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import java.util.AbstractList;

public class ItemSet extends AbstractList {

private Item[] arr;
private ItemClass itemClass;

public ItemSet(Item item) {
arr = new Item[1];
arr[0] = item;
}

/*
 * (non-Javadoc)
 * 
 * @see java.util.AbstractList#add(java.lang.Object)
 */
@Override
public boolean add(Item e) {
boolean isNotAdded = true;
for (int i = 0; i < arr.length; i++) {
    if (e.getRule().compareTo(arr[i].getRule())) {
    if (e.getDot() == arr[i].getDot()) {
        isNotAdded = false;
        break;
    }
    }
}
if (isNotAdded) {
    Item[] oldArr = arr;
    arr = new Item[oldArr.length + 1];
    System.arraycopy(oldArr, 0, arr, 0, oldArr.length);
    arr[oldArr.length] = e;
}
return isNotAdded;
}

@Override
public Item get(int index) {
return arr[index];
}

@Override
public int size() {
return arr.length;
}

// SETTER

/**
 * @param itemClass
 *            the itemClass to set
 */
public void setItemClass(ItemClass itemClass) {
this.itemClass = itemClass;
}

//

// GETTER

/**
 * @return the itemClass
 */
public ItemClass getItemClass() {
return itemClass;
}
//

}

How to cover for instance removes methods? How do not use an own list implementation?

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1  
What do you mean by "cover"? Please clarify your question. –  Jon Skeet Sep 13 '11 at 21:38
    
He wants not to implement the other methods of the interface, I think. –  Platinum Azure Sep 13 '11 at 21:39
    
"cover" is "hide" –  itun Sep 13 '11 at 21:56
    
Shouldn't an ItemSet extend AbstractSet instead? –  Arnout Engelen Sep 13 '11 at 22:00
    
Yeah, mb, it is a good idea. –  itun Sep 14 '11 at 12:49

2 Answers 2

up vote -1 down vote accepted

If you don't want to inherit remove(), then don't extend AbstractList, instead delegate the methods you want to an ArrayList.

Like this (and for the love of god don't comment your setters and getters)

    public class ItemSet {
    private final ArrayList<Item> items = new ArrayList<Item>();
    private ItemClass itemClass;

    public ItemSet(Item item) {
        items.add(item);
    }

    public boolean add(Item e) {
        boolean isNotAdded = true;
        for (Item item : items)
            if (e.getRule().compareTo(item.getRule()))
                if (e.getDot() == item.getDot()) {
                    isNotAdded = false;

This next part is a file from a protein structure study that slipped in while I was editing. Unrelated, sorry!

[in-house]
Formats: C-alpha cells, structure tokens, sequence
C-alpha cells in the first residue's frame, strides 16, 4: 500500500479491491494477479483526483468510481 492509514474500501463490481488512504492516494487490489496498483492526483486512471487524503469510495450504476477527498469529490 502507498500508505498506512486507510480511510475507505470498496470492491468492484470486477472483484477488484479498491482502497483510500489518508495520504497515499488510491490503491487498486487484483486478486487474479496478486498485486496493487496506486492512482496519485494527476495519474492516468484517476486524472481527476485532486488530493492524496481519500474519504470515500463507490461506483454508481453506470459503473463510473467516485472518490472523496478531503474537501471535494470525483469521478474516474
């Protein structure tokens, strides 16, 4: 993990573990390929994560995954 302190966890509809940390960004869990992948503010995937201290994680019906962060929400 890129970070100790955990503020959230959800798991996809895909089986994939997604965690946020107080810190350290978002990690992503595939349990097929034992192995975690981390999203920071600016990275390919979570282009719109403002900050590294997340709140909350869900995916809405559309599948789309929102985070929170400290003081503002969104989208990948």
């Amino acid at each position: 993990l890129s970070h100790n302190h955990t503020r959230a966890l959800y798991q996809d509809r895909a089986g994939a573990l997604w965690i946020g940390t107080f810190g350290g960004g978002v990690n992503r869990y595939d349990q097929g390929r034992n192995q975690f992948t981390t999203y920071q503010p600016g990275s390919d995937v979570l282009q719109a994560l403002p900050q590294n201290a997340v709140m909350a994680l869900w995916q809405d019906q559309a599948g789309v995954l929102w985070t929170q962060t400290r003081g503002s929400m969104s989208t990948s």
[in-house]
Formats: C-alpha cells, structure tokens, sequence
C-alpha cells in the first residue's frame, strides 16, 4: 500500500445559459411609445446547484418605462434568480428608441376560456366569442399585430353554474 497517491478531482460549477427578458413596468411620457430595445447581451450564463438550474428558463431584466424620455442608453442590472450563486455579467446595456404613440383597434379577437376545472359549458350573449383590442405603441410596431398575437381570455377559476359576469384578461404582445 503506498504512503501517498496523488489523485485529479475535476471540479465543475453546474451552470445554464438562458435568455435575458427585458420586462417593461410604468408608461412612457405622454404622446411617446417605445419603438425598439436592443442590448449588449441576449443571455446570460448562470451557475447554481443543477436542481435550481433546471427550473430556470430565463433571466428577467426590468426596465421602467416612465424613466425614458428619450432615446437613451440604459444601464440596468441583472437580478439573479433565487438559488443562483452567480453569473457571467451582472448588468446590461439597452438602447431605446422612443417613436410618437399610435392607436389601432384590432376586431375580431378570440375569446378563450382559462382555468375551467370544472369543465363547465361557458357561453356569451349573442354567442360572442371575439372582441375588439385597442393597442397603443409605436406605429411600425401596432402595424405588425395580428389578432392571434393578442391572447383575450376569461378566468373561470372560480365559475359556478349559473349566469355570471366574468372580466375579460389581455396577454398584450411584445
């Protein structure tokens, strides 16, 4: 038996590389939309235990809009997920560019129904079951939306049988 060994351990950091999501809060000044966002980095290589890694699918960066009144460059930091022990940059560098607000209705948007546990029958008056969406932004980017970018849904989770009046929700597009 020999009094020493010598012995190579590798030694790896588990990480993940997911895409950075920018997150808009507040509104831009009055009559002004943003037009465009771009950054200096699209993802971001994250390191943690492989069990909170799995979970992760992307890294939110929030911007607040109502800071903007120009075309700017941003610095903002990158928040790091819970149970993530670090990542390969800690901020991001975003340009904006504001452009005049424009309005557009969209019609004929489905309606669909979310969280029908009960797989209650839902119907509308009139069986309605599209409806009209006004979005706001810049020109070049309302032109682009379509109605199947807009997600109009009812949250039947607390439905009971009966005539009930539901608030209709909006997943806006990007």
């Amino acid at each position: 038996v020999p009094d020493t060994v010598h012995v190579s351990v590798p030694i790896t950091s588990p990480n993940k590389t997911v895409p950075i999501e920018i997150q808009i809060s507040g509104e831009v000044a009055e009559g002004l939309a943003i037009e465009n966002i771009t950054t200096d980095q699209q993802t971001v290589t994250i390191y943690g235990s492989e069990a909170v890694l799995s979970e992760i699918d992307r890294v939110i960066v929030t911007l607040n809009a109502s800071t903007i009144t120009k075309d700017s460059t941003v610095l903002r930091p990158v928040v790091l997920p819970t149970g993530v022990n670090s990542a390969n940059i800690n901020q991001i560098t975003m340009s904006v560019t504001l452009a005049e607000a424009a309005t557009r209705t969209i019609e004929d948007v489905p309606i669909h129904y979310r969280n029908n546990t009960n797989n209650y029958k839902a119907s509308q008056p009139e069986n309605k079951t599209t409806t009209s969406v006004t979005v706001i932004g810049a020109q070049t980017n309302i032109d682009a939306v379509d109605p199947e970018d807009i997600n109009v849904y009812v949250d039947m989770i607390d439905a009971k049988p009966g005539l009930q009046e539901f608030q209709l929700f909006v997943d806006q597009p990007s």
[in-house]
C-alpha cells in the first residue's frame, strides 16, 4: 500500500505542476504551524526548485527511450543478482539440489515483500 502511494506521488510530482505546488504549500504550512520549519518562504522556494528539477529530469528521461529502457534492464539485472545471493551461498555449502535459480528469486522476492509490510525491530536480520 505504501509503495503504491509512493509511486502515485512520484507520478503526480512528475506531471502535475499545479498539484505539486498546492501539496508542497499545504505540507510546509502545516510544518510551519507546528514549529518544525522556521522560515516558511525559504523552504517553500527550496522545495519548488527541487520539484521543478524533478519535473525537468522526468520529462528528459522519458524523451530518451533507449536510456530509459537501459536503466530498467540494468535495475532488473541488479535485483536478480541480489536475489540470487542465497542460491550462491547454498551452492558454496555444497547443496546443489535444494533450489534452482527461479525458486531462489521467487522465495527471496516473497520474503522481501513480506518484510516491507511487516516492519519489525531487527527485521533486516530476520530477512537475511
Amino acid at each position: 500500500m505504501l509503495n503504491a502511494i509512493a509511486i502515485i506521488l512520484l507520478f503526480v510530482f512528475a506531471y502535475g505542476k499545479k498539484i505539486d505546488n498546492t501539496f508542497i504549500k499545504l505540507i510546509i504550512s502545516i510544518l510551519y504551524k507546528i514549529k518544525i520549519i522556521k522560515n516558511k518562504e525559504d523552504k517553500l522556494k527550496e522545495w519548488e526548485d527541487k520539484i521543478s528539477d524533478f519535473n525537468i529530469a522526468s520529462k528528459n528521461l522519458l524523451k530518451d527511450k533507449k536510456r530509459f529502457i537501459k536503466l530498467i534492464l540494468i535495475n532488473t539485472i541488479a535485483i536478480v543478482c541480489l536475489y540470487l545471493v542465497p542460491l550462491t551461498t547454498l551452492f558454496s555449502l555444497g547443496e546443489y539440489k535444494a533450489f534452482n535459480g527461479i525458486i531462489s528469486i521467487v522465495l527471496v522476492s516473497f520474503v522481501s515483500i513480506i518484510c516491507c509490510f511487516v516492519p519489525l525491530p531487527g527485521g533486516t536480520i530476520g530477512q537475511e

break;
                }
        // why are you adding here?
        if (isNotAdded)
            items.add(e);
        return isNotAdded;
    }

    public Item get(int index) {
        return items.get(index);
    }

    public int size() {
        return items.size();
    }

    public void setItemClass(ItemClass itemClass) {
        this.itemClass = itemClass;
    }

    public ItemClass getItemClass() {
        return itemClass;
    }
}
}
share|improve this answer
    
Is it a good style of the java programming? I think this is a burden to the call stack, isn' t it? –  itun Sep 14 '11 at 12:48
    
Calling add() in ArrayList runs in constant time. In your implementation System.arraycopy() runs in O(n) time. These things make a much bigger difference than possibly increasing the call stack which may be optimized away(?). A thinner public interface is better design as well. –  Garrett Hall Sep 14 '11 at 13:28
    
Calling add() in ArrayList runs in constant time. In your implementation System.arraycopy() runs in O(n) time. I know this, I had to write in the fast way, so I don't care about this. But thanks. A thinner public interface is better design as well. What do you mean? –  itun Sep 14 '11 at 13:42
    
A thin interface (less exposed methods) reduces coupling. –  Garrett Hall Sep 14 '11 at 14:06

If you don't want to implement the other methods in the interface, simply define them to throw an exception:

public bool remove(Object o)
{
    throw new UnsupportedOperationException();
}

If you don't want to even do that, you should inherit from a class, not implement an interface.

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